We think you are beautiful
and we’d love to have you around
to celebrate the blessings of the year,
toast to new beginnings,
and laugh like village idiots.
Come play with us:
December 31, 2007
8 p.m. – ‘til….
After a crazy end of the semester (defending my work from being graded inappropriately, my funding being cut in half, the evil NJ taxation people squeezing us dry when yours truly made only about $10,000 by teaching at five different jobs last year), Vincent and I actually decided to celebrate. There were good things, despite the chaos. Vincent's family friend, Candido Tirado, was/is now in town to direct his play, "Momma's Boys." I managed (after a fight) to get perfect grades. Beautiful weather was in abundance. We couldn't complain. We decided to open up the Blue Boogie to all the lovely people who have become a part of our lives. And it went surprisingly well! The flowers you see here were a gift from one of our guests (!) and I have to say, that generosity set the tone for the evening.
Please let me introduce you to the awesome people who shared our space:
Nereida is a wonderful woman who should be paid boku dolares (big dollars) for her reading skills. She is a poet but she could be reading a grocery list and it would bring you to joyful tears. She is Puerto Rican and used to live in the New York area, which explains why she gives such great hugs. She was excited to watch the Spurs game; the city is unified and ready for their big win.
Chad, a quiet and careful speaker, is also a writer and I met him first at the graduate school's literary magazine, the Sagebrush Review. I later met him through one of our creative writing classes and he wrote a cool story about a brave girl who saves her village. I was really surprised to see him show up because I'm kind of the person to pick on in UTSA's literary circles (the prez of Sagebrush said I was tacky to a room full of people I just met because I wanted to put an upcoming gig in my bio and a couple of people in the online class were somewhat hostile about my experimental story - hee, hee!). I made sure to tell Chad that his presence meant a lot to me, and it did!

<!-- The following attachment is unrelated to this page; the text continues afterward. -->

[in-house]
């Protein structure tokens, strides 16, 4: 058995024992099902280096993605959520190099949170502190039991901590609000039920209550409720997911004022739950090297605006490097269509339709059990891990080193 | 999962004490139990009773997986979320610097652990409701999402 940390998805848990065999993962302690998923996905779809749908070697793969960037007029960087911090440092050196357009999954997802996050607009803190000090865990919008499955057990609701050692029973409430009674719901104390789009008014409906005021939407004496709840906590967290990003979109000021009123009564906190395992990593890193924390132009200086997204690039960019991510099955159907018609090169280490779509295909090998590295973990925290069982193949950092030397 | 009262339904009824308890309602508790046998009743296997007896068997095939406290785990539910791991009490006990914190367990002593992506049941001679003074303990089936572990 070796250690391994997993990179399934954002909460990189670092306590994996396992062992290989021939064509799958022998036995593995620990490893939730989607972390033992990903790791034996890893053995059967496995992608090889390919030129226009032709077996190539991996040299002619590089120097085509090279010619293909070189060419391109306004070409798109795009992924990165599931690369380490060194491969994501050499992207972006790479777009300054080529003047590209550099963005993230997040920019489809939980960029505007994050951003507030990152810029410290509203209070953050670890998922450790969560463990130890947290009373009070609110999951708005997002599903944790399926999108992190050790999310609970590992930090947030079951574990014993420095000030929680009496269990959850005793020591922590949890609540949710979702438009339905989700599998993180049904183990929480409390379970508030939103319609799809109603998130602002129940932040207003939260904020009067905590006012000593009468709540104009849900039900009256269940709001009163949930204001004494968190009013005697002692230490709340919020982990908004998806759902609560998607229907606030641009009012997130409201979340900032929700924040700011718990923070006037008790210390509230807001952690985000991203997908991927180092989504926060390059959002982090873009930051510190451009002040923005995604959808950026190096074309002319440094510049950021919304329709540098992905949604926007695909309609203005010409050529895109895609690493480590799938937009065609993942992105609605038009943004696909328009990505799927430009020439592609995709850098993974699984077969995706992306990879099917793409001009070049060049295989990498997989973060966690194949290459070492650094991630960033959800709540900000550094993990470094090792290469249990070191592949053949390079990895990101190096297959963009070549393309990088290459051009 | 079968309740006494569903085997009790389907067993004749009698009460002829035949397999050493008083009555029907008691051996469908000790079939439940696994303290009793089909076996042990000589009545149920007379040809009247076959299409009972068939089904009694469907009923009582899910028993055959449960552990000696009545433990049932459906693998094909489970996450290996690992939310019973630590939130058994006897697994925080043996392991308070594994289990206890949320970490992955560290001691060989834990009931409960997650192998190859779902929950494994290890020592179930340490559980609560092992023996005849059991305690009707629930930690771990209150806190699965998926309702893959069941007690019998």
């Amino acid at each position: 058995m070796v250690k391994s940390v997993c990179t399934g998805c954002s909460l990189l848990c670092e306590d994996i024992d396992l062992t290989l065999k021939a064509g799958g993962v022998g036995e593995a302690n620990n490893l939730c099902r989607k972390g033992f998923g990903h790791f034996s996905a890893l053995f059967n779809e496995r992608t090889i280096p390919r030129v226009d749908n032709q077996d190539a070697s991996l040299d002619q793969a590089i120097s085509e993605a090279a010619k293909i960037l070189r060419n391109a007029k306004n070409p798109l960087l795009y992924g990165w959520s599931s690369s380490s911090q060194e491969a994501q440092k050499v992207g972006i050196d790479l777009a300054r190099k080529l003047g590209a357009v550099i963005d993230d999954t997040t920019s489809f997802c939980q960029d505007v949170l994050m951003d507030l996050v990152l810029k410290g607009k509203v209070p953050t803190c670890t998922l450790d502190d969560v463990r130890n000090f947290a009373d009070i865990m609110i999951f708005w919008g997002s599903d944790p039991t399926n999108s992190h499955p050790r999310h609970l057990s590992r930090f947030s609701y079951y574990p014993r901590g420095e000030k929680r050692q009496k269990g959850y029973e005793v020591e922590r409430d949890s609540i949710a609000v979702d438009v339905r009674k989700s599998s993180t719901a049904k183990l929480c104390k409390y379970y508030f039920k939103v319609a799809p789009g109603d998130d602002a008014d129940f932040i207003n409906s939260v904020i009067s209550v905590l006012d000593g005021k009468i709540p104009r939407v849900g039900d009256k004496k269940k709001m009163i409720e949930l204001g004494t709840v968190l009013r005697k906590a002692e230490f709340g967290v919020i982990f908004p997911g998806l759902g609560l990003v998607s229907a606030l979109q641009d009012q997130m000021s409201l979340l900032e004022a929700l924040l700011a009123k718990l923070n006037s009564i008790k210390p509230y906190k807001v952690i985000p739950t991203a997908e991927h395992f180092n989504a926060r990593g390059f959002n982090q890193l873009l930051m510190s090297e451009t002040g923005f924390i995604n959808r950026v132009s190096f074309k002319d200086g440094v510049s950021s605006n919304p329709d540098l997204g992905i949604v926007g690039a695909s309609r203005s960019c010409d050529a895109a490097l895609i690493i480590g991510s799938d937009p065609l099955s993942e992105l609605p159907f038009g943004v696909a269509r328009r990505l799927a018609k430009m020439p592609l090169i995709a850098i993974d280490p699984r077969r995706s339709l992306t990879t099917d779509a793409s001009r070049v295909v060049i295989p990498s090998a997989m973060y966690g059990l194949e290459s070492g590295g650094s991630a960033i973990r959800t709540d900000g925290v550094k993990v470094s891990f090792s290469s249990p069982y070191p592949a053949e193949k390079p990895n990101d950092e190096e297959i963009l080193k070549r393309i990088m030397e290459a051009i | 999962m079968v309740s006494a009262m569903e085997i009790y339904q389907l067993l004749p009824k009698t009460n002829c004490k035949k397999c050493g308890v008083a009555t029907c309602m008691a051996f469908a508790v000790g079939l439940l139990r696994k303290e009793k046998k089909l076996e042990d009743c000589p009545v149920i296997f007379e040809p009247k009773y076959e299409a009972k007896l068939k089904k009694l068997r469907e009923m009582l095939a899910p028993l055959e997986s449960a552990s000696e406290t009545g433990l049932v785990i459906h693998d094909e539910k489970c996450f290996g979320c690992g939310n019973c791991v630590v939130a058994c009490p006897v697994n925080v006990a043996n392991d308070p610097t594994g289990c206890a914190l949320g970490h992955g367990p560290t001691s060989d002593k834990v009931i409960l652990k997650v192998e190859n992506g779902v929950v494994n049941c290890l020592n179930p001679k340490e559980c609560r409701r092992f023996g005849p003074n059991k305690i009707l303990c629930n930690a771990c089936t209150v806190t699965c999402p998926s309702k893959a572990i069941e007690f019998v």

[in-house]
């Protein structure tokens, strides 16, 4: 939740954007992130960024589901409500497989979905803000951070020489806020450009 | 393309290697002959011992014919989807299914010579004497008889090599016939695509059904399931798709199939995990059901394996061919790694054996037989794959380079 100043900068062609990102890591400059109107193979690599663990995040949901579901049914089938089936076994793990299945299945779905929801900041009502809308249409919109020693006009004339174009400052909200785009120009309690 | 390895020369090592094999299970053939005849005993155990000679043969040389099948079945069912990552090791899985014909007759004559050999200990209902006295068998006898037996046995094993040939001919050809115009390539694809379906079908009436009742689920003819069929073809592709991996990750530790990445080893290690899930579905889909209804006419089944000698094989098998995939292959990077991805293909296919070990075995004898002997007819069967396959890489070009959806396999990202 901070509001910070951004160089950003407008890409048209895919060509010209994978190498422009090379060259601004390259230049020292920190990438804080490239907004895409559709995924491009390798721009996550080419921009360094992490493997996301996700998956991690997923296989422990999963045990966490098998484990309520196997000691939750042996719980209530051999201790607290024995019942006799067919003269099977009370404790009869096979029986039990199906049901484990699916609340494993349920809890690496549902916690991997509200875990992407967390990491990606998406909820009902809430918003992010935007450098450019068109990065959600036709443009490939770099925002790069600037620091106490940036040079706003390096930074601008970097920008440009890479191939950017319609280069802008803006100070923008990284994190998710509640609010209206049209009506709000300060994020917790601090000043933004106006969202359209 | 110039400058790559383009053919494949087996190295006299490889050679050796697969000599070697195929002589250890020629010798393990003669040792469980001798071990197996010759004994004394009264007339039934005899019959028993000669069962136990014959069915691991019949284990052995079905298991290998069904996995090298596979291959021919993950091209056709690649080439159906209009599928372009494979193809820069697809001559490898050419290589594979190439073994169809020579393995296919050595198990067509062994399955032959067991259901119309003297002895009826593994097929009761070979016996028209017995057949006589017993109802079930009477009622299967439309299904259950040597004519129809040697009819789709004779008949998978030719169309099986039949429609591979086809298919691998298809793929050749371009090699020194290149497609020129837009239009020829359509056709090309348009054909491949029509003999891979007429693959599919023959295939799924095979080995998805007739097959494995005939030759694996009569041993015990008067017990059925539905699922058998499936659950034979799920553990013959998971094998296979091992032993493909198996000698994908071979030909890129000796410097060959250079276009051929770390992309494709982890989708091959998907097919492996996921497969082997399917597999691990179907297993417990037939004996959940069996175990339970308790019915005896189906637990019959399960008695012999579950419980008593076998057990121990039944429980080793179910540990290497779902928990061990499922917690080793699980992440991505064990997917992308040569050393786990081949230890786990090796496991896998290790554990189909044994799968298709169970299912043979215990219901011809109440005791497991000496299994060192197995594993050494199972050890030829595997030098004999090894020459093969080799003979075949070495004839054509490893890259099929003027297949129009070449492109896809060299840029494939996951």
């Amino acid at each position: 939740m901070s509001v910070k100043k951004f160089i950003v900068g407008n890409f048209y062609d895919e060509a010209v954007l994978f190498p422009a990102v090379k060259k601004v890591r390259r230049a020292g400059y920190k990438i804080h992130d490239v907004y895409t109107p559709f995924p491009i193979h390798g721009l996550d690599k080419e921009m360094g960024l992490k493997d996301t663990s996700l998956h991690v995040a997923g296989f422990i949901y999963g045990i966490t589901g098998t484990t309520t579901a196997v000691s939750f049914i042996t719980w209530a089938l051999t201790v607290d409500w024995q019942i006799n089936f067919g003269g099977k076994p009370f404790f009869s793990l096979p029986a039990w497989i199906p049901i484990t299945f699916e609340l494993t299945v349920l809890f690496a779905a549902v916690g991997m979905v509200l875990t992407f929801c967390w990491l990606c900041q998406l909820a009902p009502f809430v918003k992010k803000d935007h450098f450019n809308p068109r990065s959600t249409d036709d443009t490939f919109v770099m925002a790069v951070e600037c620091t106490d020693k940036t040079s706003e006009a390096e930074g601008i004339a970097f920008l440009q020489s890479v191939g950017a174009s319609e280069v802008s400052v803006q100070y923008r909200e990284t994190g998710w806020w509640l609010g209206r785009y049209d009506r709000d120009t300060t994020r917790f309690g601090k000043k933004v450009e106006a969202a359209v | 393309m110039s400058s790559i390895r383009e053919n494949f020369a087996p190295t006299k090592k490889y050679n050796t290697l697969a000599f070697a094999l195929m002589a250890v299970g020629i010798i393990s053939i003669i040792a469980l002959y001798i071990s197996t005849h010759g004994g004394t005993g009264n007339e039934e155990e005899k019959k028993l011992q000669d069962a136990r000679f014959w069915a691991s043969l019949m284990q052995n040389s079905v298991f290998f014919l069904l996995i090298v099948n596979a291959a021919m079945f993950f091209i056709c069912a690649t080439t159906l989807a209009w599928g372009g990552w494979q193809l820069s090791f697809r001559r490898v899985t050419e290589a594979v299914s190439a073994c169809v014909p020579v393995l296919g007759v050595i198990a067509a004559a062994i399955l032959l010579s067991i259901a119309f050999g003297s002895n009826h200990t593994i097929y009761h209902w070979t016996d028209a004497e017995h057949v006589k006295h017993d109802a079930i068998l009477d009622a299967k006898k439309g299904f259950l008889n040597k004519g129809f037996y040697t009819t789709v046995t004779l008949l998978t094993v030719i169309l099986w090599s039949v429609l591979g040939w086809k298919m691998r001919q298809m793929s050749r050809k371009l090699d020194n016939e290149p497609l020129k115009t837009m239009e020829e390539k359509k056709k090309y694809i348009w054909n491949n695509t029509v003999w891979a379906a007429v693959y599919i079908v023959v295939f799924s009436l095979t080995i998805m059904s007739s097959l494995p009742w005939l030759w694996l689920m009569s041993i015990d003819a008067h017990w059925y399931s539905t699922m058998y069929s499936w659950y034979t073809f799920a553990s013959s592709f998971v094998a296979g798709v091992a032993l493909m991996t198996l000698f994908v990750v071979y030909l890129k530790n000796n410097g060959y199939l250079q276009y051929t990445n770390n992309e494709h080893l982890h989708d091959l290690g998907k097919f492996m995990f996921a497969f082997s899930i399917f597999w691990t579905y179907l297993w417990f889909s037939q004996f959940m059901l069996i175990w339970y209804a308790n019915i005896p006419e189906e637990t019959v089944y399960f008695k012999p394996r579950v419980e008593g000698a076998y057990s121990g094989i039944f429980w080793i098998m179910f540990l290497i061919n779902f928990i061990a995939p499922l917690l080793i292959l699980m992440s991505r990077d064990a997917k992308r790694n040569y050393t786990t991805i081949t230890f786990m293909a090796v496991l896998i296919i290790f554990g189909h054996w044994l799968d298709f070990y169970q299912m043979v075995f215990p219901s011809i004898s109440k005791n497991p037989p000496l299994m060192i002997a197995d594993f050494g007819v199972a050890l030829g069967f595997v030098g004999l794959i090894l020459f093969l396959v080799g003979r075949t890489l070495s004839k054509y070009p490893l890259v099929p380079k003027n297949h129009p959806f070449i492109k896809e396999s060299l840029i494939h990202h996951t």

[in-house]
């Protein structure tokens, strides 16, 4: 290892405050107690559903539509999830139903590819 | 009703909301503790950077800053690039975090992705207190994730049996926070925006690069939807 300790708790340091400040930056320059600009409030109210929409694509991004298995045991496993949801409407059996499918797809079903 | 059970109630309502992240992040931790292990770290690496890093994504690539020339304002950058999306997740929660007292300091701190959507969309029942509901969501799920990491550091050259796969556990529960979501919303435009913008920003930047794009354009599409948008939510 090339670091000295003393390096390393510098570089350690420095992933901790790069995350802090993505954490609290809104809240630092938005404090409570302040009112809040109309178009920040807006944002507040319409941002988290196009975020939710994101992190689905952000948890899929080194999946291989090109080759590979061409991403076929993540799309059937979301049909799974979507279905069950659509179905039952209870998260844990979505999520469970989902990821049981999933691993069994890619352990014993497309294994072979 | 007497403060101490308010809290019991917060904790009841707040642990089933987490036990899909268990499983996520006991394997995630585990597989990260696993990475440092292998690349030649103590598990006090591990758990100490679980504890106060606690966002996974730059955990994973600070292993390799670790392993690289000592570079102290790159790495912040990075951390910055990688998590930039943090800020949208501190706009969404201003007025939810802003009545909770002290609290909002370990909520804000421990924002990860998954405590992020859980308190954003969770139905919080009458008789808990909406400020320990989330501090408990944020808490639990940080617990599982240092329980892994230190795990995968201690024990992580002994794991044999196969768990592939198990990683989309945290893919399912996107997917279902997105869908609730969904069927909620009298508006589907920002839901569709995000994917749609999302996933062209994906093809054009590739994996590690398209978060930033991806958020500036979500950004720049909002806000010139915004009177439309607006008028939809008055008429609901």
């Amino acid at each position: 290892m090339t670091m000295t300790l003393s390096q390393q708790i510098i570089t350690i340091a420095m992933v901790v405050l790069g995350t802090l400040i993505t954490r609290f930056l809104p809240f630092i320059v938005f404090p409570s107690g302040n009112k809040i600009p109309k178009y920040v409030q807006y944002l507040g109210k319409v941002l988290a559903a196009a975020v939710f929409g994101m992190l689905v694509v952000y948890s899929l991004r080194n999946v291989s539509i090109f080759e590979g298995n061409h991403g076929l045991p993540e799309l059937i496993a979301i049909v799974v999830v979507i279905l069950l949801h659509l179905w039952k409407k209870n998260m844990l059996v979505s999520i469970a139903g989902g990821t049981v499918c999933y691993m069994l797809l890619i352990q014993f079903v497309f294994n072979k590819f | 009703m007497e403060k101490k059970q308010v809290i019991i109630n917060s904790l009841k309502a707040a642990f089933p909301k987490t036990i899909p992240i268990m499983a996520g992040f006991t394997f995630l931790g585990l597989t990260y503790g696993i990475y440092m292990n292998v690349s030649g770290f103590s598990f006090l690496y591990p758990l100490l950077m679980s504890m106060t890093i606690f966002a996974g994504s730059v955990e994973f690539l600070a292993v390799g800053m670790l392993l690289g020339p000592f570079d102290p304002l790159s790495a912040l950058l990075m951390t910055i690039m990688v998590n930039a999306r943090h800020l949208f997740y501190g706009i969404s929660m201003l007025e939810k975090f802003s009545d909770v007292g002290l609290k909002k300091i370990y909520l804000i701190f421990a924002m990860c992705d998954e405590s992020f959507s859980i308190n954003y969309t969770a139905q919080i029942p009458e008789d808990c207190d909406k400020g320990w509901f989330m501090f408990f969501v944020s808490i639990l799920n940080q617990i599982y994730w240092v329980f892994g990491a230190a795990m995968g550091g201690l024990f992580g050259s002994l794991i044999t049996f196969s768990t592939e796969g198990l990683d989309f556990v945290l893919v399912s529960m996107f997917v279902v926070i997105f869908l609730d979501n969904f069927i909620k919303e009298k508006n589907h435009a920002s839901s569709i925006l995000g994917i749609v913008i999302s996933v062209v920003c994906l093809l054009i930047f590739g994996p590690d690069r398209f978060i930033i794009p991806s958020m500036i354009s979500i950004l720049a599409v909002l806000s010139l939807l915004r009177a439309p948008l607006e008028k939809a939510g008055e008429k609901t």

Candido Veras, not to be confused with Candido Tirado, was a crucial key to our party. This guy is an amazing eccentric artist who owns one of the largest lofts at the Blue Star Arts Complex (although, I heard he may be moving). He came in ready for merengue, merengue, merengue! His demands for dance music were substantial and I hope we satisfied. He also gave us a work of art made with old newspapers and Bud bottles - he compressed everything into a pulp paper which looks pretty cool, actually. Candido danced with all the ladies and spilled his wine just like the song tells us to. And, he brought many friends...including Pirate Joe.
Pirate Joe is a young lad who came into my home dressed like Adam Ant in his pirate phase. He spoke like Johnny Depp in the recent pirate trilogy and he looks kind of like a chubbier Orlando Bloom. I didn't pay much attention to this little guy because I figured he and Candido Veras had...an arrangement...but he turned out to be so damn interesting! First of all, he ate a lot of my food while stating how scrumptious it was and that is a compliment, indeed, cuz Texan's don't eat lasagna made with summer squash (or crudites, for that matter). Second, he knew the definition of "scalawag" or "scallywag," which means a rascal but can also mean various political things depending on the dictionary you're looking at. Pirate Joe and I dove into my foot-thick volume of Oxford definitions and got into how definitions change depending on time, publishers, etc. Apparently, Pirate Joe also carries around the U.S. Constitution in his back pocket, ready for debate. However, most amusement came from his reaction upon hearing that the boys in "Momma's Boys" did not have to learn how to cook crack cocaine when they naively decide to try to sell drugs. "Those lucky bastards! Do you know how hard it is to cook cocaine? It crackles and sprays up on you and burns you. Those lucky bastards!" Pirate Joe left a bone compass drawing on my bathroom wall and was one of the last to leave. He took the remaining rum in case he had to sleep bearing the elements.
Devon is a very cool M.A. student and she brought her artist husband, Luis Valderas, to the spot. He was feeling a bit under the weather but it didn't keep them from meeting everyone and having a nice long talk with Candido T. They both drew on the bathroom wall, too, and I feel honored to have both a Luis Valderas on my wall AND Devon Valderas on my wall. She and I met a week later to check out the huge prints made by all the local artists at a steamroller event right here at the Blue Star. Devon is witty and wonderful and I love her hair (don't dispute it, Devon!).